To Have and Have Not is a more well-known adaptation of Hemingway's novel, but The Breaking Point is undoubtedly the more faithful and engaging of the two; even Hemingway once famously quipped that it was the only good film version of his work. This is partially due to liberties taken with the source material (the sunny California location, not to mention more focus on Harry's family and the admirable casting of Hernandez in a sympathetic role), but its most obvious highlights are the pitch-perfect performances of all involved. Garfield and Thaxter make a convincing pair, Neal deftly portrays the ultimate femme fatale, and Hernandez' strong presence adds emotional weight to his scenes. Curtiz's direction is as fluid and unobtrusive as you'd expect from a seasoned director of almost 40 years, allowing the story and its characters to achieve maximum potency. Simply put: The Breaking Point is an expertly crafted film that's gone under the radar since 1950, ready to be (re)discovered by a new generation of film lovers.
Warner Archives' respectable 2001 DVD-R served as The Breaking Point's Region 1 home video debut, and Criterion's new Blu-ray provides a worthy upgrade that fans and newcomers will enjoy. Boasting a new 2K restoration, lossless audio, and a handful of efficient and entertaining extras (including a tribute from Julie Garfield, John's last surviving child), it's a striking and well-rounded package that gives The Breaking Point the support it rightfully deserves.
Quality Control Department
Video & Audio Quality
Presented in its original 1.37:1 aspect ratio, this sparkling 1080p transfer of The Breaking Point is, unsurprisingly, miles ahead of Warner Archives' respectable 2001 DVD-R. Sourced from a new 2K digital restoration, there's a strong amount of detail and texture on display here, with an extremely crisp appearance and much more refined levels of contrast. It's also marginally brighter than the Warner disc, showing quite a bit more image detail without losing shadow depth or compromising black levels. Digital imperfections, such as compression artifacts and excessive noise reduction, don't seem to be an issue at all. Film grain is also nicely rendered; it's almost always evident, but rarely overpowering. Quite simply, this is a great presentation from a reliably good company that should easily impress die-hard fans and newcomers alike. Despite the relatively short six-year gap between releases, fans will appreciate the upgrade.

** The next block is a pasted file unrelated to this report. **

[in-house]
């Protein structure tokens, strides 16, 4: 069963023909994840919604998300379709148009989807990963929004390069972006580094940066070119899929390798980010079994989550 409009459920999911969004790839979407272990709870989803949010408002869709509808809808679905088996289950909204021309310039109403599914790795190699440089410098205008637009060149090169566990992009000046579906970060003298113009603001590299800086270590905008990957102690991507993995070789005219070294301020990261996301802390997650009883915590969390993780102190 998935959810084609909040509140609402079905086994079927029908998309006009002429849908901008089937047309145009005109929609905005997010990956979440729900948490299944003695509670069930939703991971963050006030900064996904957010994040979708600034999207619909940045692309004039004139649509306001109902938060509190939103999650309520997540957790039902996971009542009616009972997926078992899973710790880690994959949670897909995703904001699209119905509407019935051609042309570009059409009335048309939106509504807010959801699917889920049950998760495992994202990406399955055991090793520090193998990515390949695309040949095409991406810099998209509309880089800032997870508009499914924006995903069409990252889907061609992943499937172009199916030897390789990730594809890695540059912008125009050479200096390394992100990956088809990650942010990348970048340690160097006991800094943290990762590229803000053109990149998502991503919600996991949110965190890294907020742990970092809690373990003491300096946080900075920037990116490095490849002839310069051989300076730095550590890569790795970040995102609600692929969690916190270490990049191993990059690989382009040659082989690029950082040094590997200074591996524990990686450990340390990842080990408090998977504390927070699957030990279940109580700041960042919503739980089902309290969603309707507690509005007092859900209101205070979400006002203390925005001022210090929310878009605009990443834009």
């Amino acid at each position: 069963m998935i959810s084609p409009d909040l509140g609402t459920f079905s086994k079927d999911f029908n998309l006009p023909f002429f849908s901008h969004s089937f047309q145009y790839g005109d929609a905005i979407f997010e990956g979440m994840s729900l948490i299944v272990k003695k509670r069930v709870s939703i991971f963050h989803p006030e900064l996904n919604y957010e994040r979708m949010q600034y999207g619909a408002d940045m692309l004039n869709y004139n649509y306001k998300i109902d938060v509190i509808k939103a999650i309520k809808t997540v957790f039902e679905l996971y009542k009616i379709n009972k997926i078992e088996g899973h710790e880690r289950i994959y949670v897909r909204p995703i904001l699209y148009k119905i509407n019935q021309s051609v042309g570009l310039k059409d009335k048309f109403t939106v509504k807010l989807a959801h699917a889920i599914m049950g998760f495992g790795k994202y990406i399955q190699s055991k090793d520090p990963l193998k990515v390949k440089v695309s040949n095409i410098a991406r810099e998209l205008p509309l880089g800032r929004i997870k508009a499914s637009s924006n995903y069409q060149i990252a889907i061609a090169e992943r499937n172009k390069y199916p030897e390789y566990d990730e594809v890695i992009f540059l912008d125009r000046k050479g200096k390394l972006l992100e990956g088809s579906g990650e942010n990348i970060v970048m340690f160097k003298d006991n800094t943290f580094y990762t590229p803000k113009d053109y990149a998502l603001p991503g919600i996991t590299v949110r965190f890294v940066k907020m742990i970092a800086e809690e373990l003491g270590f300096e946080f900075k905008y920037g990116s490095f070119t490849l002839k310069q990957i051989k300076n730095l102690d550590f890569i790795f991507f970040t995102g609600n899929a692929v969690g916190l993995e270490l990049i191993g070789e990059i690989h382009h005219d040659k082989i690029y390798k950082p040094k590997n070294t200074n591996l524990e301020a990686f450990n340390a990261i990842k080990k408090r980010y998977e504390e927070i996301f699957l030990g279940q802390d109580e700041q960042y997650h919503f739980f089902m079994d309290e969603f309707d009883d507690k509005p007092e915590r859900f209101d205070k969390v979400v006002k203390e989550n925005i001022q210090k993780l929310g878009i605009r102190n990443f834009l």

DISCLAIMER: The still images and screen captures on this page are decorative and do not represent the Blu-ray under review.
There's less to say about the PCM 1.0 track, aside from that it's perfectly adequate and sounds a little better than expected for a film that's almost 70 years old. Dialogue, sporadic music cues, and background effects are relatively crisp and clear without fighting for attention, while the overall experience even manages to showcase a few moments of modest depth at times. Overall, this lossless mono presentation is true to the source material and purists will enjoy the lack of surround gimmickry. As usual, optional English subtitles are included during the film only.